All this handily ignores the very point that Sabir makes: the study of terrorists and terrorism is vital, not just to understand it but also in order to be able to fight it. Not just academic freedom but personal freedom to be able to read such sources and watch videos made by those sympathetic to the aims of al-Qaida without the fear of being arrested by police and locked up for the best part of a week ought to be an accepted right in any country worthy of being described as a democracy. It is not the views and opinions themselves that are dangerous, but the individuals that espouse them. Until we accept that, there'll continue to be such raids that only make a mockery of both the police and the laws which they have to enforce.

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Thursday, December 06, 2007 

From lyrical to physical.

The already infamous "lyrical terrorist" has quite sensibly been given a relatively light sentence of nine months suspended. Some might see that as lenient, but considering the ridiculous sentences given to some, such as Atif Siddique who received 8 years whilst Abu Hamza got 7, she appears to be lucky to have been tried in the court of a judge who justifiably described her as an "enigma".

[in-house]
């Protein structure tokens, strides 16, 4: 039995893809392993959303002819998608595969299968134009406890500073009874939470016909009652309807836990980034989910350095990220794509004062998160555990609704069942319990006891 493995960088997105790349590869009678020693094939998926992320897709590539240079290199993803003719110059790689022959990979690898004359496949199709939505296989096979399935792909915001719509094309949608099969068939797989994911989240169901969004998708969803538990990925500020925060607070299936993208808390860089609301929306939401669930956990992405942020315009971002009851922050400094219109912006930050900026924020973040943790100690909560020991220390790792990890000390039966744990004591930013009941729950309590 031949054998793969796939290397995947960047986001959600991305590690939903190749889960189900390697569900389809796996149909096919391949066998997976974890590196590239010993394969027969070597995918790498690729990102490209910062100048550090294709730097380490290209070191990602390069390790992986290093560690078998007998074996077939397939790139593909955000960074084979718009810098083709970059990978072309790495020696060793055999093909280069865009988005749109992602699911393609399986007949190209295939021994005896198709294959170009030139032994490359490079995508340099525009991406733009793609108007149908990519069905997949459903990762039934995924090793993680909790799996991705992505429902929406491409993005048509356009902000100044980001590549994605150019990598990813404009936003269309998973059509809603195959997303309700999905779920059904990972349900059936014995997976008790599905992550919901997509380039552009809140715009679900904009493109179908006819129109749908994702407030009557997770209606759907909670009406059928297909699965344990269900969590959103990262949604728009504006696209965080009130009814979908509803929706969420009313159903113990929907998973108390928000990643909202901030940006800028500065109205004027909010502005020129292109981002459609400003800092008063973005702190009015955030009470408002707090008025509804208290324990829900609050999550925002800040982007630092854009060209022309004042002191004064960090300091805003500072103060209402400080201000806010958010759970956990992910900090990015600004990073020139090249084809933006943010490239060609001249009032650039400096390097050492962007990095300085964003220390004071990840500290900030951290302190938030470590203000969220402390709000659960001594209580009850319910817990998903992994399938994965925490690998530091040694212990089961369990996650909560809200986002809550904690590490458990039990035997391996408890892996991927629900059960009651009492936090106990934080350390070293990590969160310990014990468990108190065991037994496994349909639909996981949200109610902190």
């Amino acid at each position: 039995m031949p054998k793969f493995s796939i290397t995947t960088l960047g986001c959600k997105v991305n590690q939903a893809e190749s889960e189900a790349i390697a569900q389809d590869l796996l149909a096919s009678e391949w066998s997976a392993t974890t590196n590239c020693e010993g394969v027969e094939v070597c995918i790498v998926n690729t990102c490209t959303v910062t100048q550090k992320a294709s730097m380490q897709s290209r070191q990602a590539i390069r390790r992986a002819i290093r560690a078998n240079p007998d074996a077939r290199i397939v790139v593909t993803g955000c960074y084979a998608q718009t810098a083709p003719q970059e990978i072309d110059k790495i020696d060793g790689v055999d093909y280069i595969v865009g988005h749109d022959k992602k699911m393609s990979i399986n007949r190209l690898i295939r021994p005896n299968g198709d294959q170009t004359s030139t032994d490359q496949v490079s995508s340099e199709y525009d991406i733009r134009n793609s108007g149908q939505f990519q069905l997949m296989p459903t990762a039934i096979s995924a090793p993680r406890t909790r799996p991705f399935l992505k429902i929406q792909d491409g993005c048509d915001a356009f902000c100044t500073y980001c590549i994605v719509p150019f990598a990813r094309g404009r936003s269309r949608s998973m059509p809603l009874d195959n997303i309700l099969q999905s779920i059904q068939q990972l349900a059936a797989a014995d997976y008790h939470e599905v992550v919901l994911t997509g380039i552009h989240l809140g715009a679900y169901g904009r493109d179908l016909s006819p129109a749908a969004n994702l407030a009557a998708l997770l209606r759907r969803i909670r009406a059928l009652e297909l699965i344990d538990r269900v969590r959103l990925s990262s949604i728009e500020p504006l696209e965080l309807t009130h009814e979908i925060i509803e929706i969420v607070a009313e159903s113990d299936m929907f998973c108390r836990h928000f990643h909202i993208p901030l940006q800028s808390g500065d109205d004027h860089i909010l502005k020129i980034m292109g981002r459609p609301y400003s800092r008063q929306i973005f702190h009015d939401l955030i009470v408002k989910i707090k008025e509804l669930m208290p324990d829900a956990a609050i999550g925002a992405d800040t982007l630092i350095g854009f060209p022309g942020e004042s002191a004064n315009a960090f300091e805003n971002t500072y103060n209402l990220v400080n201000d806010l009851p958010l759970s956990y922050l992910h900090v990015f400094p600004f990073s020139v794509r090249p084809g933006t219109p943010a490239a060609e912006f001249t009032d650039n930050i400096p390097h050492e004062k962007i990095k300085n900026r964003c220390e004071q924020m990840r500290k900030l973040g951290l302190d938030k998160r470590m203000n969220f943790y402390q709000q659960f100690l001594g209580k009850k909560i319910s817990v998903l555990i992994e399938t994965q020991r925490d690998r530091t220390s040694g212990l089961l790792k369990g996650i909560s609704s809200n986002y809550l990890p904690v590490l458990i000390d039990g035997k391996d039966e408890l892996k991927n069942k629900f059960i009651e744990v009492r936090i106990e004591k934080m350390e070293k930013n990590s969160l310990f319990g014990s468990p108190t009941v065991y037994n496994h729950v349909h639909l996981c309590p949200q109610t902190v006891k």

On the face of it, especially if you consider some parts of the prosecution case, that Malik was arrested after it was found she had been in contact with Sohail Qureshi (not apparently the man of Canadian descent also linked to terrorism), a man who it seems was preparing to travel to Pakistan with nefarious intentions, that she had been a member of "Jihad Way" an online group dedicated to spreading the word about the glorious nature of holy war and that she had in her possession a number of manuals, one called the "The Mujaheddin (sic) Poisoner's Handbook", as well as the "Encyclopaedia Jihad", you'd come to the conclusion that the way she's been defended by some is, like she might well be, naive.